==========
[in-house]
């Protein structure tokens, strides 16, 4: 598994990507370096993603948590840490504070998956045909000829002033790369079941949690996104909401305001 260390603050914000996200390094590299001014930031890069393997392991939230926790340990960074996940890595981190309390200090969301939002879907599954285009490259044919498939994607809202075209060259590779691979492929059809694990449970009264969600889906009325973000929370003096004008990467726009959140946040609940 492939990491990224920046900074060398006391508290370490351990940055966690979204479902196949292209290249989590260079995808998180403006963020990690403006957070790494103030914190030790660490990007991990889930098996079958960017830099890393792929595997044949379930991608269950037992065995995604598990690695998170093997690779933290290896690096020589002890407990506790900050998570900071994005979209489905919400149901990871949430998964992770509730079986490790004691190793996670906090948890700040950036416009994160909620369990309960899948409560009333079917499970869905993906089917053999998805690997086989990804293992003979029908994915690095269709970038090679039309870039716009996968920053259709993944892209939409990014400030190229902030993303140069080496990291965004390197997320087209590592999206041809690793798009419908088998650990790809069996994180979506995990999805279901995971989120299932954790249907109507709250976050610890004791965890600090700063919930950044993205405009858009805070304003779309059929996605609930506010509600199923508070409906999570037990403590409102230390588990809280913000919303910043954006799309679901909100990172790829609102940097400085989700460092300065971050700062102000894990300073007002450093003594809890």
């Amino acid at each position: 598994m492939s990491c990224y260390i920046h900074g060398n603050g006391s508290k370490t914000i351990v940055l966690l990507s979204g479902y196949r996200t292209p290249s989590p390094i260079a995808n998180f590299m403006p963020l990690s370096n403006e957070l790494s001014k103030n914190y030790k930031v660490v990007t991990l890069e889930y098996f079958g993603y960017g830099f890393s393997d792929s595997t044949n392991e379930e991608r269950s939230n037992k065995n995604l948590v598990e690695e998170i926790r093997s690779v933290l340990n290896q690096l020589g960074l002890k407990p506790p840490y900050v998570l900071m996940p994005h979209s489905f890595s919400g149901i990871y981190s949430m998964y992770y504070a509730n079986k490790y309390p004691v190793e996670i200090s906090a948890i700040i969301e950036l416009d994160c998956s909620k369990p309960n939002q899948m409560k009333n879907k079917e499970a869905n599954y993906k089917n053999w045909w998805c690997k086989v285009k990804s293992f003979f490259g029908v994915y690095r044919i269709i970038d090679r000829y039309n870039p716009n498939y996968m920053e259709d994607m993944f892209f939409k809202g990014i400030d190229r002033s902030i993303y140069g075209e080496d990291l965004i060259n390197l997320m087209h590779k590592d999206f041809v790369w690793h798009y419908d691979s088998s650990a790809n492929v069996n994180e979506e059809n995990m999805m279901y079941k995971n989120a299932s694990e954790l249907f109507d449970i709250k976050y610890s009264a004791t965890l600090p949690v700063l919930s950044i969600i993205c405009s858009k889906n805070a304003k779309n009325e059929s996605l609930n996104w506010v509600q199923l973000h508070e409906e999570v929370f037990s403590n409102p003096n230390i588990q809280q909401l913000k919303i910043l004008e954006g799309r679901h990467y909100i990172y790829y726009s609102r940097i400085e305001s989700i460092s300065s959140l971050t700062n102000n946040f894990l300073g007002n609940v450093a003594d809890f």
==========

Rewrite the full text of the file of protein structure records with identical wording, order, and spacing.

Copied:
[in-house]
């Protein structure tokens, strides 16, 4: 598994990507370096993603948590840490504070998956045909000829002033790369079941949690996104909401305001 260390603050914000996200390094590299001014930031890069393997392991939230926790340990960074996940890595981190309390200090969301939002879907599954285009490259044919498939994607809202075209060259590779691979492929059809694990449970009264969600889906009325973000929370003096004008990467726009959140946040609940 492939990491990224920046900074060398006391508290370490351990940055966690979204479902196949292209290249989590260079995808998180403006963020990690403006957070790494103030914190030790660490990007991990889930098996079958960017830099890393792929595997044949379930991608269950037992065995995604598990690695998170093997690779933290290896690096020589002890407990506790900050998570900071994005979209489905919400149901990871949430998964992770509730079986490790004691190793996670906090948890700040950036416009994160909620369990309960899948409560009333079917499970869905993906089917053999998805690997086989990804293992003979029908994915690095269709970038090679039309870039716009996968920053259709993944892209939409990014400030190229902030993303140069080496990291965004390197997320087209590592999206041809690793798009419908088998650990790809069996994180979506995990999805279901995971989120299932954790249907109507709250976050610890004791965890600090700063919930950044993205405009858009805070304003779309059929996605609930506010509600199923508070409906999570037990403590409102230390588990809280913000919303910043954006799309679901909100990172790829609102940097400085989700460092300065971050700062102000894990300073007002450093003594809890």
């Amino acid at each position: 598994m492939s990491c990224y260390i920046h900074g060398n603050g006391s508290k370490t914000i351990v940055l966690l990507s979204g479902y196949r996200t292209p290249s989590p390094i260079a995808n998180f590299m403006p963020l990690s370096n403006e957070l790494s001014k103030n914190y030790k930031v660490v990007t991990l890069e889930y098996f079958g993603y960017g830099f890393s393997d792929s595997t044949n392991e379930e991608r269950s939230n037992k065995n995604l948590v598990e690695e998170i926790r093997s690779v933290l340990n290896q690096l020589g960074l002890k407990p506790p840490y900050v998570l900071m996940p994005h979209s489905f890595s919400g149901i990871y981190s949430m998964y992770y504070a509730n079986k490790y309390p004691v190793e996670i200090s906090a948890i700040i969301e950036l416009d994160c998956s909620k369990p309960n939002q899948m409560k009333n879907k079917e499970a869905n599954y993906k089917n053999w045909w998805c690997k086989v285009k990804s293992f003979f490259g029908v994915y690095r044919i269709i970038d090679r000829y039309n870039p716009n498939y996968m920053e259709d994607m993944f892209f939409k809202g990014i400030d190229r002033s902030i993303y140069g075209e080496d990291l965004i060259n390197l997320m087209h590779k590592d999206f041809v790369w690793h798009y419908d691979s088998s650990a790809n492929v069996n994180e979506e059809n995990m999805m279901y079941k995971n989120a299932s694990e954790l249907f109507d449970i709250k976050y610890s009264a004791t965890l600090p949690v700063l919930s950044i969600i993205c405009s858009k889906n805070a304003k779309n009325e059929s996605l609930n996104w506010v509600q199923l973000h508070e409906e999570v929370f037990s403590n409102p003096n230390i588990q809280q909401l913000k919303i910043l004008e954006g799309r679901h990467y909100i990172y790829y726009s609102r940097i400085e305001s989700i460092s300065s959140l971050t700062n102000n946040f894990l300073g007002n609940v450093a003594d809890f």